Around the time of New York's version of hell—the fourteenth snowstorm of last winter—I realized I could see my entire vascular system through my skin and had nearly lost my mind for lack of sun. There was only one thing to do: impulsively buy a ticket to Mexico City. It felt like the right move. I even convinced my Spanish-speaking friend to do the same. I started dreaming of vitamin D and began to incessantly talk about all the tacos I could and would eat the minute I landed: carnitas, cochinita pibil, barbacoa, and whatever else Mexico wanted to graciously allow me to devour.
I ate exactly one taco during my stay in Mexico.
There were too many other incredible things to eat instead around Mexico City, Oaxaca, and Chiapas; a universe I didn't realize existed, the same one I ponder as I type this sentence: Why don't we all just move to Mexico? Even though Mexico is a real, physical space, it has been seared into my memory as a culinary utopia; an endless summer where delicious and life-changing food is at your fingertips. The only way to prove that it wasn't just a figment of my weary winter brain is with visual evidence, to help you when you end up there.
Grilled cactus strip and french fry taco, with hot sauce at the Sunday market near Alameda Central (Mexico City).
A tlyacoyo, made of corn dough, filled with a thin layer of fava bean or cheese, and topped with salsa, cheese, and lettuce at the Sunday market near Alameda Central (Mexico City).
Empanadas filled with potato, from a market stand near Alameda Central (Mexico City).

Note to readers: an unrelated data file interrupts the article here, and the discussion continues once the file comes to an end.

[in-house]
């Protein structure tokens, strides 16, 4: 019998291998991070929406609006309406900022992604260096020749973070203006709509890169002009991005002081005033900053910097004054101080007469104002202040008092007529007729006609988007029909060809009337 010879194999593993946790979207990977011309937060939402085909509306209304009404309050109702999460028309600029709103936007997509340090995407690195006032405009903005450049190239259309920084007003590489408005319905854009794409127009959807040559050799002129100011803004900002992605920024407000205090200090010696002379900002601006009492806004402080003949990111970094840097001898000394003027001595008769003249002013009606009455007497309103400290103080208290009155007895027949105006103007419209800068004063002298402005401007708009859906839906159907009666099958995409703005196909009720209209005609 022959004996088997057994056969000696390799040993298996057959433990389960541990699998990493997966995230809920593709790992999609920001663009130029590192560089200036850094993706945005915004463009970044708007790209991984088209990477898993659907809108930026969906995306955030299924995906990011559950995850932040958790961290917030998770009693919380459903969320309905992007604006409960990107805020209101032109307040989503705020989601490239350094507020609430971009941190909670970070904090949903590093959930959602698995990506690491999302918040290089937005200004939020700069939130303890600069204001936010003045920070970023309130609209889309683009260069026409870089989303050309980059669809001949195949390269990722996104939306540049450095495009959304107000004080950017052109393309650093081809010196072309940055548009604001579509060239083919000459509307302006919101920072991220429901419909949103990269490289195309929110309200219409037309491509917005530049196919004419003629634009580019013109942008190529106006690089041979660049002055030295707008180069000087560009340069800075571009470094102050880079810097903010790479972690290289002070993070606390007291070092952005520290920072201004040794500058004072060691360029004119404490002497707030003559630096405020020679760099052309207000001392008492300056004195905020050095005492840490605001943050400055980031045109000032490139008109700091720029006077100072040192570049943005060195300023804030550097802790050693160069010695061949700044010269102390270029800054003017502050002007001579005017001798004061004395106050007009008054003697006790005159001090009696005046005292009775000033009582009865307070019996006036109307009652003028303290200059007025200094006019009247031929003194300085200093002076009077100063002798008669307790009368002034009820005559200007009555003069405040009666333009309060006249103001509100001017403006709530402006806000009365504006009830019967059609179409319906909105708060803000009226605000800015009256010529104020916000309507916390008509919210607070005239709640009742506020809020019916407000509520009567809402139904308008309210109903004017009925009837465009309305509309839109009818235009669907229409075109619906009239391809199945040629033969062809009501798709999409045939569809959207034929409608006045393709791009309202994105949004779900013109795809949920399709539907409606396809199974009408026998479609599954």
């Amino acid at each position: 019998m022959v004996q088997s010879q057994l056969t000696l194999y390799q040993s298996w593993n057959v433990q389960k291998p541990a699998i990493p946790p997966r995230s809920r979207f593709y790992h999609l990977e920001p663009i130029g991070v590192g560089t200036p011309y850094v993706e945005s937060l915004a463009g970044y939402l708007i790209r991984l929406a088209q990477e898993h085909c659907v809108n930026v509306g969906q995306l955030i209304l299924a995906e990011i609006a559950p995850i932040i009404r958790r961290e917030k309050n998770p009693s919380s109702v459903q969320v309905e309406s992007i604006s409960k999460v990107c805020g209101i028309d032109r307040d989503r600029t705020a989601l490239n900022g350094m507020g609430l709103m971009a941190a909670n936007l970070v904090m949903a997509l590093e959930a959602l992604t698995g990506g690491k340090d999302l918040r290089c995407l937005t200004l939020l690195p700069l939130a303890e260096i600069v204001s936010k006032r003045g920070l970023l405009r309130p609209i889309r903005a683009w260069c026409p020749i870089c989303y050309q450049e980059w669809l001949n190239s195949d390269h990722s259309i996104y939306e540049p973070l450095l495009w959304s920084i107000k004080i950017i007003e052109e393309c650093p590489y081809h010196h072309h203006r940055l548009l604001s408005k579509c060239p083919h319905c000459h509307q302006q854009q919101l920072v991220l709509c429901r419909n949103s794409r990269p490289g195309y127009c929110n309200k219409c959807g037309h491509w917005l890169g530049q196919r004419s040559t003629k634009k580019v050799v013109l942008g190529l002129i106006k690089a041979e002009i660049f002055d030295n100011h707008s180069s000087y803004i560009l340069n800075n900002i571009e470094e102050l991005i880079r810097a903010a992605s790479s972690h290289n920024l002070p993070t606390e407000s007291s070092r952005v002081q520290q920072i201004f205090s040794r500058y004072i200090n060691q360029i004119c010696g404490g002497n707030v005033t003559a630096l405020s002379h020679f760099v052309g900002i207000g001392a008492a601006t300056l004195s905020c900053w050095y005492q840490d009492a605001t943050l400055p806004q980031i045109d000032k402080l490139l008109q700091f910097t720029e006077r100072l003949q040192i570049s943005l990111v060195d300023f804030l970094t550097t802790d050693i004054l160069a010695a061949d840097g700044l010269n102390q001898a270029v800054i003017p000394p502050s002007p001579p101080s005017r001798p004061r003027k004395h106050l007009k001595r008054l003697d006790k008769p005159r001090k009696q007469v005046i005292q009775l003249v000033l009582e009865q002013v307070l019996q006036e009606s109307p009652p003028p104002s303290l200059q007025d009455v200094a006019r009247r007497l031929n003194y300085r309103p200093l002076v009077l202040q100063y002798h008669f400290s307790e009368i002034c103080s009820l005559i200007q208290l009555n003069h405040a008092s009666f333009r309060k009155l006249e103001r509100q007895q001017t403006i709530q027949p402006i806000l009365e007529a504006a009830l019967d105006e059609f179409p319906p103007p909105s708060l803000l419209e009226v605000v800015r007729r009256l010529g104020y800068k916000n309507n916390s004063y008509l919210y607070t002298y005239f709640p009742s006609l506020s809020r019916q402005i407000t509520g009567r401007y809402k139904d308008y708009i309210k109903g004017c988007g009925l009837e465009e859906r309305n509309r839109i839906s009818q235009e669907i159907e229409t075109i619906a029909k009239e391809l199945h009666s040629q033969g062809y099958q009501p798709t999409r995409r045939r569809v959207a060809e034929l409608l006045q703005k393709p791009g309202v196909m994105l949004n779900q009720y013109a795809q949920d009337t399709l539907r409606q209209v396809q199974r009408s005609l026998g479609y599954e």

The chile relleno that changed my life, or at least set the example for a good chile relleno: cooked just enough for a crispy outside, but not so much that the cheese inside melts and congeals at the Mercado Sonora (Mexico City).
A hamburguesa made of a super thin beef patty cooked to a crisp on a griddle with butter, topped with seared ham, cheese, shredded lettuce, tomato, and mayonnaise on a giant squishy sesame seed bun at a cluster of stands at the corner of Pedro Moreno and Av. Insurgentes (San Cristobal de Las Casas, Chiapas).
Late night-only hamburguesa stands line the church square in San Cristobal de las Casas, Chiapas.
On the beach in Puerto Angelito, tell Augustín how many oysters you want and he'll go pull them out of the ocean, shuck them on the rocks, and serve them with lime and hot sauce right then and there (at Playa Manzanillo in Puerto Escondido, Oaxaca).
Oh, and, you're welcome.
Janelle Jones is a Brooklyn-based photographer. For more of her work, pay her a visit here.
This piece originally appeared on MUNCHIES on July 31, 2014.